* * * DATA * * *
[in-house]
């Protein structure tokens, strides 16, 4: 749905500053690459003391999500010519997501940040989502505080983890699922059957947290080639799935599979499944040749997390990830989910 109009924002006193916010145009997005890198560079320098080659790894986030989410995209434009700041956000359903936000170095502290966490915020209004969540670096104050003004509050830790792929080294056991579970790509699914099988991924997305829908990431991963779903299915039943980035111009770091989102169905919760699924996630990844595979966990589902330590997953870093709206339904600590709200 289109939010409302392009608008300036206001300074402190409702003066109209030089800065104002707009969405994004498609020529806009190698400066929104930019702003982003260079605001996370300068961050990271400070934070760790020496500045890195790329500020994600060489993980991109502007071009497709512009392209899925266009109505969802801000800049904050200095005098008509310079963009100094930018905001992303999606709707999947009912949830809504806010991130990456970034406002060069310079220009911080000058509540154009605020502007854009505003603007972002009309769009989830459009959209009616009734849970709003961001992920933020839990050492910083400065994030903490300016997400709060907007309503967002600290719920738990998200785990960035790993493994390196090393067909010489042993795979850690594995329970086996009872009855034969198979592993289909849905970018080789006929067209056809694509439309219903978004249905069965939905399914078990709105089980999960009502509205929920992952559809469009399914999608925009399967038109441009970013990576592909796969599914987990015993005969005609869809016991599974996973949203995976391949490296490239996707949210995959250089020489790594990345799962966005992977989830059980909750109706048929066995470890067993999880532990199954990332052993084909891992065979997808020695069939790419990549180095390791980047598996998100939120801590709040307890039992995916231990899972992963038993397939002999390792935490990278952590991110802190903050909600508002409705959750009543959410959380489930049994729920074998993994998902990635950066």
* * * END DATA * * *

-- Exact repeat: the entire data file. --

[in-house]
């Protein structure tokens, strides 16, 4: 749905500053690459003391999500010519997501940040989502505080983890699922059957947290080639799935599979499944040749997390990830989910 109009924002006193916010145009997005890198560079320098080659790894986030989410995209434009700041956000359903936000170095502290966490915020209004969540670096104050003004509050830790792929080294056991579970790509699914099988991924997305829908990431991963779903299915039943980035111009770091989102169905919760699924996630990844595979966990589902330590997953870093709206339904600590709200 289109939010409302392009608008300036206001300074402190409702003066109209030089800065104002707009969405994004498609020529806009190698400066929104930019702003982003260079605001996370300068961050990271400070934070760790020496500045890195790329500020994600060489993980991109502007071009497709512009392209899925266009109505969802801000800049904050200095005098008509310079963009100094930018905001992303999606709707999947009912949830809504806010991130990456970034406002060069310079220009911080000058509540154009605020502007854009505003603007972002009309769009989830459009959209009616009734849970709003961001992920933020839990050492910083400065994030903490300016997400709060907007309503967002600290719920738990998200785990960035790993493994390196090393067909010489042993795979850690594995329970086996009872009855034969198979592993289909849905970018080789006929067209056809694509439309219903978004249905069965939905399914078990709105089980999960009502509205929920992952559809469009399914999608925009399967038109441009970013990576592909796969599914987990015993005969005609869809016991599974996973949203995976391949490296490239996707949210995959250089020489790594990345799962966005992977989830059980909750109706048929066995470890067993999880532990199954990332052993084909891992065979997808020695069939790419990549180095390791980047598996998100939120801590709040307890039992995916231990899972992963038993397939002999390792935490990278952590991110802190903050909600508002409705959750009543959410959380489930049994729920074998993994998902990635950066």